Artist Jonas Raw Would Like You To Pause For A Moment

The artist is shining bright like a diamond with his new crystal-shaped sculpture that encourages reflection

Jonas Raw in his sculpture Reflect. Photo / Babiche Martens

Like sitting inside a crystal, is how artist Jonas Raw describes the interactive experience of his Sculpture on the Gulf work.

With its shiny stainless-steel shell and textured wooden interior, Reflect mirrors the environment and invites reflection inside, too.

Jonas designed the sculpture three years ago, originally intending for it to become a sauna or “health hub”.

It has since evolved to become a refuge: a coastal shelter, work space or small meeting place, a place to sit and meditate, its 2.8m x 2.7m x 2.3m dimensions allowing viewers to walk through or take cover from the elements.

He built the work in collaboration with his team from Space Creators, the building and design company and artists collective he founded three years ago.

“It was always meant to be a piece for reflection and stillness, for sitting in space, enjoying nature as part of nature, observing your surroundings and reflecting on past, present and future,” he says. “It’s a reminder that we come and go — we are only visitors to this land.”

The whole piece changes depending on where it’s placed. In the city, it transforms into a sleek urban form reflecting skyscrapers and man-made structures but tucked into the headland at Waiheke’s Matiatia it echoes the coastline and sun-kissed colours of nature.

Originally from Germany’s Stuttgart, the birth city of Porsche and Mercedes-Benz, Jonas was named the best cabinetmaker of his state.

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Following his apprenticeship, he was granted a scholarship to train in Hawaii, where he lived for 18 months on the moonlike volcanic Big Island of Kona. It was here, working as the “right-hand man” to renowned furniture designer Tai Lake, that he says he fostered an appreciation for wellbeing and being in harmony with nature.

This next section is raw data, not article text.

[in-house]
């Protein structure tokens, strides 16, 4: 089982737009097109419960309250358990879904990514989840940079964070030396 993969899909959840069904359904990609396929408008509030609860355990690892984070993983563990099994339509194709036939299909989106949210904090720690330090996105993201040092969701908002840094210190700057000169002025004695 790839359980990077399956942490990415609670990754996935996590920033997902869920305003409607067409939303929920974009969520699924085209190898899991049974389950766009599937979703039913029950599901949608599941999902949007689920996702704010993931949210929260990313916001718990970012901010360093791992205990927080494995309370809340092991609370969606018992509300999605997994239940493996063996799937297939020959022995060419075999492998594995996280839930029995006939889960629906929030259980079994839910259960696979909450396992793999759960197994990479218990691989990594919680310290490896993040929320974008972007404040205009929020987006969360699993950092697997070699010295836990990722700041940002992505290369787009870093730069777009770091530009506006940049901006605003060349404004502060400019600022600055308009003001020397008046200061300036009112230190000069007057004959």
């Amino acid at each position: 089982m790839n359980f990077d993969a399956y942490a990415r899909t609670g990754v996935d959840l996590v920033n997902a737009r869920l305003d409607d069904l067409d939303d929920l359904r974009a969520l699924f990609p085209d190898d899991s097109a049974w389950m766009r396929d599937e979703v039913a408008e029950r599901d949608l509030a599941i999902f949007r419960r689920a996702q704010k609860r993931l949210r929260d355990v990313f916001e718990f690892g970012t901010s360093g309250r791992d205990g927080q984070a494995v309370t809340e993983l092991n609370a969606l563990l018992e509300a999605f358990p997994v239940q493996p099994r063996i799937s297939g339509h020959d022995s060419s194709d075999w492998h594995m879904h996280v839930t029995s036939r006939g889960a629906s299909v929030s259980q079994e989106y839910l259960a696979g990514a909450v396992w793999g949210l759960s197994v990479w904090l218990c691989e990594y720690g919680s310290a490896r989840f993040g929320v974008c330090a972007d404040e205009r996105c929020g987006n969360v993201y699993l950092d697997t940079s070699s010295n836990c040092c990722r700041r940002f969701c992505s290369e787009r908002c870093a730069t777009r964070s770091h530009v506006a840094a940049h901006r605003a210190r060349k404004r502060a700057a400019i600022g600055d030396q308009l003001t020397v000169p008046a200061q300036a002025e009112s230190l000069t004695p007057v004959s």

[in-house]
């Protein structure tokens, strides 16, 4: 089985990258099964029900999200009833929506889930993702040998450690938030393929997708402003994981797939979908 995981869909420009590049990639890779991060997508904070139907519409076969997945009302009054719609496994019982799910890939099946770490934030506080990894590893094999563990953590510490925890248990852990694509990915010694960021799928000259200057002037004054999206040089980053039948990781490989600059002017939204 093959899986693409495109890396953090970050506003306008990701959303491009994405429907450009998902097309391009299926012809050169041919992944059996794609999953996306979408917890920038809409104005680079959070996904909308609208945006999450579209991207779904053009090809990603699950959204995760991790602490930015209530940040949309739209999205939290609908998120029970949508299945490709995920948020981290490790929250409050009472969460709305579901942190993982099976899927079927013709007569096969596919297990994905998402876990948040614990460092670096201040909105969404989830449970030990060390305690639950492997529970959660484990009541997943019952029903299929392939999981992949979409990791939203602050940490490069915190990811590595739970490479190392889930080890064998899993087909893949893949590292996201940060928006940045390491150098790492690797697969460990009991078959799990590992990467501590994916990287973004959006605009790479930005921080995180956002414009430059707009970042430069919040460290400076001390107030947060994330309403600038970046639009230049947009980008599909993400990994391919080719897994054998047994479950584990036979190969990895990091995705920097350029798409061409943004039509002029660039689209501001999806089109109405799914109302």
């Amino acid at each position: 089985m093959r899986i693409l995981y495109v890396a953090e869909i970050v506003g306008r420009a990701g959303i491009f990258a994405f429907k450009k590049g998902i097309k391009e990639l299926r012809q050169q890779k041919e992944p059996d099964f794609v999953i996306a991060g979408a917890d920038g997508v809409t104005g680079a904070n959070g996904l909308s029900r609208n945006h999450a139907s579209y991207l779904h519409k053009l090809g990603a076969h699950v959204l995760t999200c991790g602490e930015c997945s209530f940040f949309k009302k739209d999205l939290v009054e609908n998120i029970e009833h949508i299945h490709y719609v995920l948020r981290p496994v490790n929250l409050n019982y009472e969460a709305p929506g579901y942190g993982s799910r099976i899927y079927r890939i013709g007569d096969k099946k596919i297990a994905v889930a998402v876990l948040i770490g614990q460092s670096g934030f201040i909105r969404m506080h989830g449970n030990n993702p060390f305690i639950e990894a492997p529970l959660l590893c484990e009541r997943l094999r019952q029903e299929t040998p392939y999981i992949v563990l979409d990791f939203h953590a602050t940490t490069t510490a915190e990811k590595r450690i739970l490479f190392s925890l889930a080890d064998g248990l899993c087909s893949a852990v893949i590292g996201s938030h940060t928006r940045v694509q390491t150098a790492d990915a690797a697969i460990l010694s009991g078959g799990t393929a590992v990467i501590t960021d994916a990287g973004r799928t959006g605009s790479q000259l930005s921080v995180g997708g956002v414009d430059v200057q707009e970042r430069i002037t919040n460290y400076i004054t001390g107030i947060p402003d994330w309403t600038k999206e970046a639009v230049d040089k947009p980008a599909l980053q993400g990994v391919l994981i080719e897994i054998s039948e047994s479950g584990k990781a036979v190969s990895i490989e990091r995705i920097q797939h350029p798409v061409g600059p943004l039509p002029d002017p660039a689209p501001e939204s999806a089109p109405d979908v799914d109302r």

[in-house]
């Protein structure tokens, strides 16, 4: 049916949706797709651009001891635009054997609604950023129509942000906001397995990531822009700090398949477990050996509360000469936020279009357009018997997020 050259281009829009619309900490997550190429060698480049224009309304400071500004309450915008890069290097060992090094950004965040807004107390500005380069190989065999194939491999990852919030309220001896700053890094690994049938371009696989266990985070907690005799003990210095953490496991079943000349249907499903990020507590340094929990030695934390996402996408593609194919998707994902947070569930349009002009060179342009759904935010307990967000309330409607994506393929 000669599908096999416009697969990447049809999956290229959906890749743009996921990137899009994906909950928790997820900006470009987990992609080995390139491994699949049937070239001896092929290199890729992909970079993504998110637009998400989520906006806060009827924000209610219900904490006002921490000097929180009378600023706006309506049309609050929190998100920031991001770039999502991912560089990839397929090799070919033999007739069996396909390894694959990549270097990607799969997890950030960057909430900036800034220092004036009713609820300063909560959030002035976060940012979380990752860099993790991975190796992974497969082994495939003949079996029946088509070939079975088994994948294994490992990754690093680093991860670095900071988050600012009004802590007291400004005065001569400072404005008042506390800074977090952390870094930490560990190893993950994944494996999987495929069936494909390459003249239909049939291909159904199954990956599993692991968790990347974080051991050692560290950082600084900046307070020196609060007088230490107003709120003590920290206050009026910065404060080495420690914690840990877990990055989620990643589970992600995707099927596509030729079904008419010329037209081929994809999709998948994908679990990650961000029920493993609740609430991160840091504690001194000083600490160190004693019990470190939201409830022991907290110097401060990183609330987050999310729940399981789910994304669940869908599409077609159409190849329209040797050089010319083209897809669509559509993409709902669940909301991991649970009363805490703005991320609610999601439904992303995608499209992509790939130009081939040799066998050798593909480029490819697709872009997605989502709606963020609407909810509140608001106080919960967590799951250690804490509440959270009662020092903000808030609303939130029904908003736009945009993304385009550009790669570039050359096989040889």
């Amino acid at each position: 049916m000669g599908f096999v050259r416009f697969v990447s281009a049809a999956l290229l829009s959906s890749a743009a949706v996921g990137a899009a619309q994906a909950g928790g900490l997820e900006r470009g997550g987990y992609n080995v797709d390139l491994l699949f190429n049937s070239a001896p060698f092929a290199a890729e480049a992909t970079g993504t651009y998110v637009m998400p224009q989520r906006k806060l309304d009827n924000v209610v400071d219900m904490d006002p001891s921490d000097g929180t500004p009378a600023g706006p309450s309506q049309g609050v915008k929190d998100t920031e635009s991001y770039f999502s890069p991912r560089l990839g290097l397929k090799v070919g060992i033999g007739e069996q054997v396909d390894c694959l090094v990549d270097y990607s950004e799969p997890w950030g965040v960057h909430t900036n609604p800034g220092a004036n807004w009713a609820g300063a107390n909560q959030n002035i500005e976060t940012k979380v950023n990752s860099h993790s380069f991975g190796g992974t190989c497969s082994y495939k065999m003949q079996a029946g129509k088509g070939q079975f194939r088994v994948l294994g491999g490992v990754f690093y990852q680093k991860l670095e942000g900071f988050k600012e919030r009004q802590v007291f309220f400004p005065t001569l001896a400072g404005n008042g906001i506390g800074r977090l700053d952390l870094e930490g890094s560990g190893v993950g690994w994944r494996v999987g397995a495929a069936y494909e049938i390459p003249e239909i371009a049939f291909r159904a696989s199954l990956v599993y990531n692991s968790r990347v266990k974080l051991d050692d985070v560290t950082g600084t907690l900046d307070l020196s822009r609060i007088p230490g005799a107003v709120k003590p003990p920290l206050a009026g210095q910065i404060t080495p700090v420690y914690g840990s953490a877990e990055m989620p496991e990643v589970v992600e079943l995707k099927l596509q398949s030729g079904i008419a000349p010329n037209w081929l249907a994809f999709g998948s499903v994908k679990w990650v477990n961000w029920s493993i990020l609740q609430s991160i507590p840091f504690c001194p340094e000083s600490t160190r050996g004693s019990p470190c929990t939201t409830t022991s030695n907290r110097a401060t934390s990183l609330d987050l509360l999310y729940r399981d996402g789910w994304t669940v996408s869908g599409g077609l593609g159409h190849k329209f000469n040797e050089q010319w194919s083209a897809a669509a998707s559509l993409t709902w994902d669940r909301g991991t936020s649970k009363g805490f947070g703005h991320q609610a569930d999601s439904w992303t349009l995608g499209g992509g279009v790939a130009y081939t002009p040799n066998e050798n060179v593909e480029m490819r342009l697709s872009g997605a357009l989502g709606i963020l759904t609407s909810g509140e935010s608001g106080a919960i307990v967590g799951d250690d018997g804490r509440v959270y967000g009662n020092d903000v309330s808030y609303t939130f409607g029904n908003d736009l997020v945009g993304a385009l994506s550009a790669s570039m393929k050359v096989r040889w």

“I was living a good, healthy, balanced lifestyle between meditating, yoga and surfing every day, while working as Tai’s right-hand man in the art scene.”

During further studies in interior design and architecture back in Germany, Jonas started his own company designing and building interiors for restaurants, along with artistic furniture and sculptures.

Since moving to New Zealand nine years ago, and Waiheke two years later, he has worked in various parts of the building industry but he says it had always been his dream to enter Sculpture on the Gulf.

“Working as an artist and with my hands, creatively, gives me the most energy,” he says. “I wake up in the morning and I can’t wait to get to work.”

Given his appreciation for natural beauty, it’s no surprise to learn that Reflect’s otherworldly form was inspired by a diamond, the gem’s formation process one that Jonas likens to the challenge of sitting in a hot sauna.

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“You push yourself through that experience to enjoy something purifying and good for your body. A diamond is created similarly: under pressure and heat.”

That it’s a place for inner reflection is particularly apt given Jonas and his Space Creators colleagues often meditate together in the mornings.

“It’s important to me, especially in the building industry, because I know how harsh the building environment can be.”

Sculpture on the Gulf opens this Friday and runs until March 27, Matiatia Coastal Walkway, Waiheke Island. Entry $15pp. For details, go to

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New Zealand Herald

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